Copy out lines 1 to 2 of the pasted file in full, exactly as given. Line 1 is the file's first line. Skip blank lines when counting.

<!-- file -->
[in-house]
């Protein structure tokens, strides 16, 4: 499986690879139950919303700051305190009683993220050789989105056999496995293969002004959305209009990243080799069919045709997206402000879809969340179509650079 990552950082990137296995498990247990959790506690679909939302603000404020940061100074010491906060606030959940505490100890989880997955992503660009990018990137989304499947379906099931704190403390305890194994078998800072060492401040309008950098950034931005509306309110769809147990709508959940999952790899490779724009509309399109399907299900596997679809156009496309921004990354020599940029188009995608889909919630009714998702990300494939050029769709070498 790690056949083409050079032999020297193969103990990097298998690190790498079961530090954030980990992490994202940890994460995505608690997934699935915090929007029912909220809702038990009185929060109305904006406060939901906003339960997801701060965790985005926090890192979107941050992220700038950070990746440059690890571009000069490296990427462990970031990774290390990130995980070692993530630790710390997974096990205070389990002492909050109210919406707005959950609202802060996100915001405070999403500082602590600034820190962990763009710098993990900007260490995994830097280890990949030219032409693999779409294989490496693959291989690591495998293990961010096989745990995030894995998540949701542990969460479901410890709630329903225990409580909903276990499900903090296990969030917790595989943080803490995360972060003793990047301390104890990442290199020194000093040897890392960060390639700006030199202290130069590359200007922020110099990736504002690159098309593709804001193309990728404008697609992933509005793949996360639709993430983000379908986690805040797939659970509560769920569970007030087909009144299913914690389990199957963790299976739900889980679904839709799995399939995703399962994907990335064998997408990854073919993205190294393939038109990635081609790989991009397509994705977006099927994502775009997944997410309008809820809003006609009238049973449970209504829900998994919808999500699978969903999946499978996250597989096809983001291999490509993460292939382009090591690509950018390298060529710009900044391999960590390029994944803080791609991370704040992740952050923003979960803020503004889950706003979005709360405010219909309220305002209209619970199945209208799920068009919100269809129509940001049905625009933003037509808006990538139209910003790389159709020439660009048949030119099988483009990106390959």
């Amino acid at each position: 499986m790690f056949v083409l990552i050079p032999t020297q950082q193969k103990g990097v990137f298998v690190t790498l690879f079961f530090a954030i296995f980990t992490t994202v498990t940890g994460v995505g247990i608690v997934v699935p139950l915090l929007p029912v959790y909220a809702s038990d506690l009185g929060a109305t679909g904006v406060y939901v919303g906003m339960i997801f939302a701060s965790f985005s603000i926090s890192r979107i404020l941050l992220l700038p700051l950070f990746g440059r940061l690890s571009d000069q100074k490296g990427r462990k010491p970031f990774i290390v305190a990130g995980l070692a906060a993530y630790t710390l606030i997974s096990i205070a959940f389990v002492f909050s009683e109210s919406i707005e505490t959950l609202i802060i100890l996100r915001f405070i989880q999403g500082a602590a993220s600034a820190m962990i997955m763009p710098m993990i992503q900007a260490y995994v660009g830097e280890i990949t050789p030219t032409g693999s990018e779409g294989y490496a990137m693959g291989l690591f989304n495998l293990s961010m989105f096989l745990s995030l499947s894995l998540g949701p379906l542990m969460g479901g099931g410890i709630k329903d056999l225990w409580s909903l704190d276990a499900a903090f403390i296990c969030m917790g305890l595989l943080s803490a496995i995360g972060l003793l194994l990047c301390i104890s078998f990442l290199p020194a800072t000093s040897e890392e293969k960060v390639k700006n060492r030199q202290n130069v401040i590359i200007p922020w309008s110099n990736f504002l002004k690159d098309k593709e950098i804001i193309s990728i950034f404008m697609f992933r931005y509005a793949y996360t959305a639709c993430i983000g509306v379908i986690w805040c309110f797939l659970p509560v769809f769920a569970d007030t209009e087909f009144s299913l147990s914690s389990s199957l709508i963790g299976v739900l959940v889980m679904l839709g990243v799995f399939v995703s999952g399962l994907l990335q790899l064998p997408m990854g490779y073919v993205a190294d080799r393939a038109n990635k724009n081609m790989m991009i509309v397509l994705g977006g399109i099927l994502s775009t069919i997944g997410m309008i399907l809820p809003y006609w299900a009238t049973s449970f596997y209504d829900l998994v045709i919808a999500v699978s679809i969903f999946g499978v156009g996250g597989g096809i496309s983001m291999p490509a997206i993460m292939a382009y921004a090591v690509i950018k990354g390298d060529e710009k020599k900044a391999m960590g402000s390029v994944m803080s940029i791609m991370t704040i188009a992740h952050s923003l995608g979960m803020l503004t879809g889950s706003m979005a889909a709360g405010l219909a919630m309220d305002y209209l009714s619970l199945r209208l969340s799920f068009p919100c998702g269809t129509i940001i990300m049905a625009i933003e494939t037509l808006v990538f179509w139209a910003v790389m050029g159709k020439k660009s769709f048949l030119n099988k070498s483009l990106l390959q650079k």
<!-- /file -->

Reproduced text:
[in-house]
């Protein structure tokens, strides 16, 4: 499986690879139950919303700051305190009683993220050789989105056999496995293969002004959305209009990243080799069919045709997206402000879809969340179509650079 990552950082990137296995498990247990959790506690679909939302603000404020940061100074010491906060606030959940505490100890989880997955992503660009990018990137989304499947379906099931704190403390305890194994078998800072060492401040309008950098950034931005509306309110769809147990709508959940999952790899490779724009509309399109399907299900596997679809156009496309921004990354020599940029188009995608889909919630009714998702990300494939050029769709070498 790690056949083409050079032999020297193969103990990097298998690190790498079961530090954030980990992490994202940890994460995505608690997934699935915090929007029912909220809702038990009185929060109305904006406060939901906003339960997801701060965790985005926090890192979107941050992220700038950070990746440059690890571009000069490296990427462990970031990774290390990130995980070692993530630790710390997974096990205070389990002492909050109210919406707005959950609202802060996100915001405070999403500082602590600034820190962990763009710098993990900007260490995994830097280890990949030219032409693999779409294989490496693959291989690591495998293990961010096989745990995030894995998540949701542990969460479901410890709630329903225990409580909903276990499900903090296990969030917790595989943080803490995360972060003793990047301390104890990442290199020194000093040897890392960060390639700006030199202290130069590359200007922020110099990736504002690159098309593709804001193309990728404008697609992933509005793949996360639709993430983000379908986690805040797939659970509560769920569970007030087909009144299913914690389990199957963790299976739900889980679904839709799995399939995703399962994907990335064998997408990854073919993205190294393939038109990635081609790989991009397509994705977006099927994502775009997944997410309008809820809003006609009238049973449970209504829900998994919808999500699978969903999946499978996250597989096809983001291999490509993460292939382009090591690509950018390298060529710009900044391999960590390029994944803080791609991370704040992740952050923003979960803020503004889950706003979005709360405010219909309220305002209209619970199945209208799920068009919100269809129509940001049905625009933003037509808006990538139209910003790389159709020439660009048949030119099988483009990106390959």